Redskins Quick-Hitters: Three Questions Needing Answers Tonight
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1. Will the gaping holes Tim Hightower’s been running through still exist against Baltimore’s stingy front?
The Redskins ran wild in Indianapolis with Tim Hightower and Roy Helu both breaking off runs longer than 50-yards and the two combining for over 170-yards in limited work. But can Washington’s offensive line open up enough holes to move the ball on the ground against the Ravens? Baltimore’s run defense ranked 5th in the NFL last season, extending the team’s eight year streak of ranking in the top 10 at stuffing the run.
Washington has already had three tailbacks rush for over 60 yards in its two preseason games, and the team even averaged five-yards per carry against Pittsburgh’s starting front-seven. But the Steelers’ starters were only on the field for about 20 plays. Tonight will be the first true test for Washington’s offensive line.
In the eight seasons since 2002, Baltimore has ranked 6th, 8th, 9th, 2nd, 2nd, 3rd, 5th and 5th at keeping teams from moving the chains on the ground. Needless to say, if Hightower and the rest of Washington’s running backs are still running though holes big enough to drive cars through tonight, than Mike Shanahan’s zone-blocking scheme might just be taking flight in Washington.
2. Which quarterback will win the Redskins’ starting job?
Offensive coordinator Kyle Shanahan said that both John Beck and Rex Grossman are going to get a chance to work with Washington’s starters, and we may even see both of them take the field in the first half. Can either of them the show the Shanahans what the father and son are looking for?
For Grossman: Can he eliminate turnovers and alleviate forcing the ball into tight coverages or fumbling the ball when he gets hit? For Beck: Can he continue to show a grasping of the Redskins’ offense? Can he make accurate, smart, fast decisions so that he can get the ball out to the right receiver quickly. And most importantly, can Beck find a couple of the open receivers downfield he opted not to chuck the football to last week?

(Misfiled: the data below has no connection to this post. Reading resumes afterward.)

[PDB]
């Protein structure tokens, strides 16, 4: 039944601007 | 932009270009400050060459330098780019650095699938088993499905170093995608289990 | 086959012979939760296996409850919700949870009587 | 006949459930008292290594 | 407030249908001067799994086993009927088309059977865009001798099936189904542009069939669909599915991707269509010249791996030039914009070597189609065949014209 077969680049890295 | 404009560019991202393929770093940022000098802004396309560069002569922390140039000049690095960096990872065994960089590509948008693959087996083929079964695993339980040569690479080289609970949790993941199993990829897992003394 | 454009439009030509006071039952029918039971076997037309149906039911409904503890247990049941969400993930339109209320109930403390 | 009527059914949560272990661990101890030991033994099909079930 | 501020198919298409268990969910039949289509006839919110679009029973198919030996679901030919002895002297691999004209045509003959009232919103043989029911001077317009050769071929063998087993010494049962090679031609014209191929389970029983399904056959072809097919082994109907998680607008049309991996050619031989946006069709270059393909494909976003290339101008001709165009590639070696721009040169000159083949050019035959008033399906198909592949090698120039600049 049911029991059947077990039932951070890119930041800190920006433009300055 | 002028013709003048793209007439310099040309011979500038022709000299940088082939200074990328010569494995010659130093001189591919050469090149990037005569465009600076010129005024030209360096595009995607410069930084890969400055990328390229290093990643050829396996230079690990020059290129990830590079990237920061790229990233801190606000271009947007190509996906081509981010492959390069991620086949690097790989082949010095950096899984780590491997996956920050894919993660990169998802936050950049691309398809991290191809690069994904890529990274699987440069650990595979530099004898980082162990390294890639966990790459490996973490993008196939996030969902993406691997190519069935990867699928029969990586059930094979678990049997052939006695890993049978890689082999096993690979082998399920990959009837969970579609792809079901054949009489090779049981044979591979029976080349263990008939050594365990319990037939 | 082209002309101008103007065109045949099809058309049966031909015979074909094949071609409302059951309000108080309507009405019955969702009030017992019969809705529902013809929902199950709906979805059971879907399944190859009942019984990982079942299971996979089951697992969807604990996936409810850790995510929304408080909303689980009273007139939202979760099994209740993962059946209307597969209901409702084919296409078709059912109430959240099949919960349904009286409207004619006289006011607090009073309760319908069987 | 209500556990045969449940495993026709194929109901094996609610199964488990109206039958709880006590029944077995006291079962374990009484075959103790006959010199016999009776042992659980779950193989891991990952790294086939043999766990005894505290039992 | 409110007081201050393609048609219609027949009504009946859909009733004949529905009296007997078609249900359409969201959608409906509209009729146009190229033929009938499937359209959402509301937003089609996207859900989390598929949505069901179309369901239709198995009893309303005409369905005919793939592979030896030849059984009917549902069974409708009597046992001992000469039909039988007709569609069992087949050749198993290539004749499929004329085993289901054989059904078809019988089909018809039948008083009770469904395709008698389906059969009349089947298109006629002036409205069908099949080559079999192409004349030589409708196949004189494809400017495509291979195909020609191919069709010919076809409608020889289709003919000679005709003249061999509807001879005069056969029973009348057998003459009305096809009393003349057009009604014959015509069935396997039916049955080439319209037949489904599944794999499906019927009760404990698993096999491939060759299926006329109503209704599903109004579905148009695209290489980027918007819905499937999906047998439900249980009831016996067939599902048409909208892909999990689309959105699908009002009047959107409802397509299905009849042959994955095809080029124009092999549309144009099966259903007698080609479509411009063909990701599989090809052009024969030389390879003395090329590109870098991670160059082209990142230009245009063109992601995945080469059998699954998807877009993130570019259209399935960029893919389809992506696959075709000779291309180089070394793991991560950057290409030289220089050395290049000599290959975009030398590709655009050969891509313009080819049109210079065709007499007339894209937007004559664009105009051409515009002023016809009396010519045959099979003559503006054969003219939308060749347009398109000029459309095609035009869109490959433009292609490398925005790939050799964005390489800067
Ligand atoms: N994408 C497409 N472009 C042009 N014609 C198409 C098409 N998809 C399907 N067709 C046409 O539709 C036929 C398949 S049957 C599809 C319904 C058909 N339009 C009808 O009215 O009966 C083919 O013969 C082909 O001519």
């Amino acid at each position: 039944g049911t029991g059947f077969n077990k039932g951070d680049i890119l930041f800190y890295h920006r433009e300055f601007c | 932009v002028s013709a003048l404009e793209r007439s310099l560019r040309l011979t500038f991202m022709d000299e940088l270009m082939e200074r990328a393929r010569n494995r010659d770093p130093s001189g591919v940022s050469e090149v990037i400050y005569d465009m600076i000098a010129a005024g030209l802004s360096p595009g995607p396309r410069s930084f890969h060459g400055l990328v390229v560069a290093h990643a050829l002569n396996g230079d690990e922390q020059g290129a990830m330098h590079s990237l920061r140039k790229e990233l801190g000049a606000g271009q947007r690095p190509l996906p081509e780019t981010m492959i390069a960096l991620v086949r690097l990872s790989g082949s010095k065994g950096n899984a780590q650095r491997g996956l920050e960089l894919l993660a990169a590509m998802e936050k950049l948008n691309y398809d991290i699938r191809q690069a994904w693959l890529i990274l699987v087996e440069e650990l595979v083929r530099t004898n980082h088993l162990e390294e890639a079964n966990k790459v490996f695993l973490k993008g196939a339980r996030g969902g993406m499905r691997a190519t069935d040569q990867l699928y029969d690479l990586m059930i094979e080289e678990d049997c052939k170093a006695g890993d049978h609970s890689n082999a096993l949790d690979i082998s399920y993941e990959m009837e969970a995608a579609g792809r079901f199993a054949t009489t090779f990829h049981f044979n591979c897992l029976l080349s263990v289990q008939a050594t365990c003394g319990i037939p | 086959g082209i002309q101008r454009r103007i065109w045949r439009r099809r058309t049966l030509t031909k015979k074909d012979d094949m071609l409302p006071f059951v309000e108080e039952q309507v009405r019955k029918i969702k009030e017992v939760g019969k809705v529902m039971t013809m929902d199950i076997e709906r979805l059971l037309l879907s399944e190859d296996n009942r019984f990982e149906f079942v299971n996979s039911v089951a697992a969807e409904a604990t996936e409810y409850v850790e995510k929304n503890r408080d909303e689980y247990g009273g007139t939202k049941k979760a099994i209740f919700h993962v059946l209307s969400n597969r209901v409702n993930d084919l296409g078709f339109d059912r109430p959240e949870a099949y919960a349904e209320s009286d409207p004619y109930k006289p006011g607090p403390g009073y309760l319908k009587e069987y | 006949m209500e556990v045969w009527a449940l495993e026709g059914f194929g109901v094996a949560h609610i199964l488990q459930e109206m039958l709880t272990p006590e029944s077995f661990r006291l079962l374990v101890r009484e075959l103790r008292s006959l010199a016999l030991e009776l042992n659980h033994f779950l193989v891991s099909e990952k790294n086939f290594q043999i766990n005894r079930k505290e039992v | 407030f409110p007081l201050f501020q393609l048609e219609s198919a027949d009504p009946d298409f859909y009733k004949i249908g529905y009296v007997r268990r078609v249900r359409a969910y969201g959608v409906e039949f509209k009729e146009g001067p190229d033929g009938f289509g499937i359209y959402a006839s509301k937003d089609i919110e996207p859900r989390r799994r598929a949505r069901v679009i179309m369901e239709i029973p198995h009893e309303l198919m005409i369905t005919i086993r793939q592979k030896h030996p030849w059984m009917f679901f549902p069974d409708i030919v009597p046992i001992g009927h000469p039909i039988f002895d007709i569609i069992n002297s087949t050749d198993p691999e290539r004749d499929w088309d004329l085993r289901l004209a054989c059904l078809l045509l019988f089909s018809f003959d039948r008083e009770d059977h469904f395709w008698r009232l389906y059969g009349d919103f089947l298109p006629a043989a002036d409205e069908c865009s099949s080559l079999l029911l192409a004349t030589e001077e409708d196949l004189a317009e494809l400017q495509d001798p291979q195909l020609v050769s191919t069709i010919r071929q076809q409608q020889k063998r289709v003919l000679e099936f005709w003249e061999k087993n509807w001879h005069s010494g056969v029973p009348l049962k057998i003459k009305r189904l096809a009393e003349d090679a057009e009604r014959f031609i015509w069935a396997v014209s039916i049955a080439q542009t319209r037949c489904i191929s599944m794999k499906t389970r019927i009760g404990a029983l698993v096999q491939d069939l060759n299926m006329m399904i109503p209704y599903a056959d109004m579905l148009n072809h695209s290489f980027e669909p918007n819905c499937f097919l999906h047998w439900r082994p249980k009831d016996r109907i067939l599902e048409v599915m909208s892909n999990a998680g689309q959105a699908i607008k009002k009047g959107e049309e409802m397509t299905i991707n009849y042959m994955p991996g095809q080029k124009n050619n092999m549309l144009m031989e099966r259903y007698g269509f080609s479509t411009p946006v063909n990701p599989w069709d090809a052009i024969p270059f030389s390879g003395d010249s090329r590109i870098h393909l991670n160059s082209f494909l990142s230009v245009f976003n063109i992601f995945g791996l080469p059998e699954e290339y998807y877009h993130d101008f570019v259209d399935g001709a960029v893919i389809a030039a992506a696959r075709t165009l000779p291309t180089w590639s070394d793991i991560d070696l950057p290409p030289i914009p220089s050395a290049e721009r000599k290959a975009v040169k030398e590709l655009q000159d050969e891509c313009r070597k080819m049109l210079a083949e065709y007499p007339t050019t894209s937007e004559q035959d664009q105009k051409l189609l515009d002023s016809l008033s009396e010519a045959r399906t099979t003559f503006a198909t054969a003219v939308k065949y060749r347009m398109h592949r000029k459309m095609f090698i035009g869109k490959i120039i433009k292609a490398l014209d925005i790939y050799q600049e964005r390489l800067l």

Perhaps the better question should be is the quarterback battle already over? Many think John Beck has already won Washington’s job just by not doing anything to lose the gig. I’m still of the belief that if he struggles immensely tonight, Grossman can play his way into the starting lineup on Sep. 11.
3. How will the Redskins’ defense respond to extensive work against another team’s starters?
Washington’s defense has given up less preseason yards than any team in football. The unit has allowed just 10 points and 20 first downs in two dominating performances and a week ago the Redskins’ first-team defense allowed just one rushing yard against Indianapolis.
But the Redskins’ defense has faced an adversary’s starting quarterback for all of one drive in two games. Ben Roethlisberger got very little work in week-one and Peyton Manning didn’t suit up for the Colts in week-two. Neither, it should be noted, did the top four wide receivers on the Colts’ depth chart. That isn’t to say that Washington’s ability to out-gain Indianapolis by over 260 yards wasn’t impressive. But the fact that the Colts were short-handed has to be considered.
Tonight will be the first time the Redskins play a primarily healthy opposing team’s starters for two-plus quarters. That should be telling. How will the Redskins’ secondary, yielding an NFL best 99 passing yards per-game this preseason, perform when asked to defend a starting quarterback for more than a few plays? How well will the Redskins stop the run when a team isn’t one-dimensional? Another suffocating defensive performance would go a long way toward showing just how improved Jim Haslett’s defense is in 2011.